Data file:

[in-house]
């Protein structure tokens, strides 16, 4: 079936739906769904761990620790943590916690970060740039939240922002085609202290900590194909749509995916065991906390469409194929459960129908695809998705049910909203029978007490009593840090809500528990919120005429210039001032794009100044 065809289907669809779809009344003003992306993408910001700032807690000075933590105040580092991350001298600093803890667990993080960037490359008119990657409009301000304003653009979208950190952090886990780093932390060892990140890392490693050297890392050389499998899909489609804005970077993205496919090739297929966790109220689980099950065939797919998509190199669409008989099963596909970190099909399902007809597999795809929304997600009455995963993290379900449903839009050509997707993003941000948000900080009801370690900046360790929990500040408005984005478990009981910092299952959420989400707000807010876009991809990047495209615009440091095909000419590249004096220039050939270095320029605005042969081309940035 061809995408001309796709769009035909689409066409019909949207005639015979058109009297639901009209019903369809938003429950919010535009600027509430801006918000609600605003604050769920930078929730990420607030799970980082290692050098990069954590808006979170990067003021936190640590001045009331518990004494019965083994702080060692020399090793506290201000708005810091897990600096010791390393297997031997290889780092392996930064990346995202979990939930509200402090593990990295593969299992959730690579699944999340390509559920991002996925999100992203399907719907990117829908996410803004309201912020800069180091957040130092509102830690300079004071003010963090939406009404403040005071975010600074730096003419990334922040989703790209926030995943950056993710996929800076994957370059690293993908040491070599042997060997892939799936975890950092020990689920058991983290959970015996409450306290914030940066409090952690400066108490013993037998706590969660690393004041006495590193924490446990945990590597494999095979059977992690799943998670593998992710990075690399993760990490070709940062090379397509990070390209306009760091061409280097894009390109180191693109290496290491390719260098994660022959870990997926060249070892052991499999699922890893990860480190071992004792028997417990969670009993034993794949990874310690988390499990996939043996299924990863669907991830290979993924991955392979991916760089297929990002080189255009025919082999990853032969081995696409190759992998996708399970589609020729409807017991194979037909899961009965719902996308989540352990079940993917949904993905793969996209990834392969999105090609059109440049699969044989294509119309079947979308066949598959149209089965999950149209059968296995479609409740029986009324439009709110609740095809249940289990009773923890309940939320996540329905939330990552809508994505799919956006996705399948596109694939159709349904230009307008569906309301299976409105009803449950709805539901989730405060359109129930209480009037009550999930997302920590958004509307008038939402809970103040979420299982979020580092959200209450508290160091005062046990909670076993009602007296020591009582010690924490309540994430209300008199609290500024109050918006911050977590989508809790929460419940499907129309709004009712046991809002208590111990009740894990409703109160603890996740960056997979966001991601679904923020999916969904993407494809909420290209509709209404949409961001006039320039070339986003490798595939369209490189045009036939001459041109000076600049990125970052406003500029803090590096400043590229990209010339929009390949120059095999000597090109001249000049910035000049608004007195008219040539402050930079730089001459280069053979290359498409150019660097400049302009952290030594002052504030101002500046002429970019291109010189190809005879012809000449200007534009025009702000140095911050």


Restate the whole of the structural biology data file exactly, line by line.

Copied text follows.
[in-house]
């Protein structure tokens, strides 16, 4: 079936739906769904761990620790943590916690970060740039939240922002085609202290900590194909749509995916065991906390469409194929459960129908695809998705049910909203029978007490009593840090809500528990919120005429210039001032794009100044 065809289907669809779809009344003003992306993408910001700032807690000075933590105040580092991350001298600093803890667990993080960037490359008119990657409009301000304003653009979208950190952090886990780093932390060892990140890392490693050297890392050389499998899909489609804005970077993205496919090739297929966790109220689980099950065939797919998509190199669409008989099963596909970190099909399902007809597999795809929304997600009455995963993290379900449903839009050509997707993003941000948000900080009801370690900046360790929990500040408005984005478990009981910092299952959420989400707000807010876009991809990047495209615009440091095909000419590249004096220039050939270095320029605005042969081309940035 061809995408001309796709769009035909689409066409019909949207005639015979058109009297639901009209019903369809938003429950919010535009600027509430801006918000609600605003604050769920930078929730990420607030799970980082290692050098990069954590808006979170990067003021936190640590001045009331518990004494019965083994702080060692020399090793506290201000708005810091897990600096010791390393297997031997290889780092392996930064990346995202979990939930509200402090593990990295593969299992959730690579699944999340390509559920991002996925999100992203399907719907990117829908996410803004309201912020800069180091957040130092509102830690300079004071003010963090939406009404403040005071975010600074730096003419990334922040989703790209926030995943950056993710996929800076994957370059690293993908040491070599042997060997892939799936975890950092020990689920058991983290959970015996409450306290914030940066409090952690400066108490013993037998706590969660690393004041006495590193924490446990945990590597494999095979059977992690799943998670593998992710990075690399993760990490070709940062090379397509990070390209306009760091061409280097894009390109180191693109290496290491390719260098994660022959870990997926060249070892052991499999699922890893990860480190071992004792028997417990969670009993034993794949990874310690988390499990996939043996299924990863669907991830290979993924991955392979991916760089297929990002080189255009025919082999990853032969081995696409190759992998996708399970589609020729409807017991194979037909899961009965719902996308989540352990079940993917949904993905793969996209990834392969999105090609059109440049699969044989294509119309079947979308066949598959149209089965999950149209059968296995479609409740029986009324439009709110609740095809249940289990009773923890309940939320996540329905939330990552809508994505799919956006996705399948596109694939159709349904230009307008569906309301299976409105009803449950709805539901989730405060359109129930209480009037009550999930997302920590958004509307008038939402809970103040979420299982979020580092959200209450508290160091005062046990909670076993009602007296020591009582010690924490309540994430209300008199609290500024109050918006911050977590989508809790929460419940499907129309709004009712046991809002208590111990009740894990409703109160603890996740960056997979966001991601679904923020999916969904993407494809909420290209509709209404949409961001006039320039070339986003490798595939369209490189045009036939001459041109000076600049990125970052406003500029803090590096400043590229990209010339929009390949120059095999000597090109001249000049910035000049608004007195008219040539402050930079730089001459280069053979290359498409150019660097400049302009952290030594002052504030101002500046002429970019291109010189190809005879012809000449200007534009025009702000140095911050």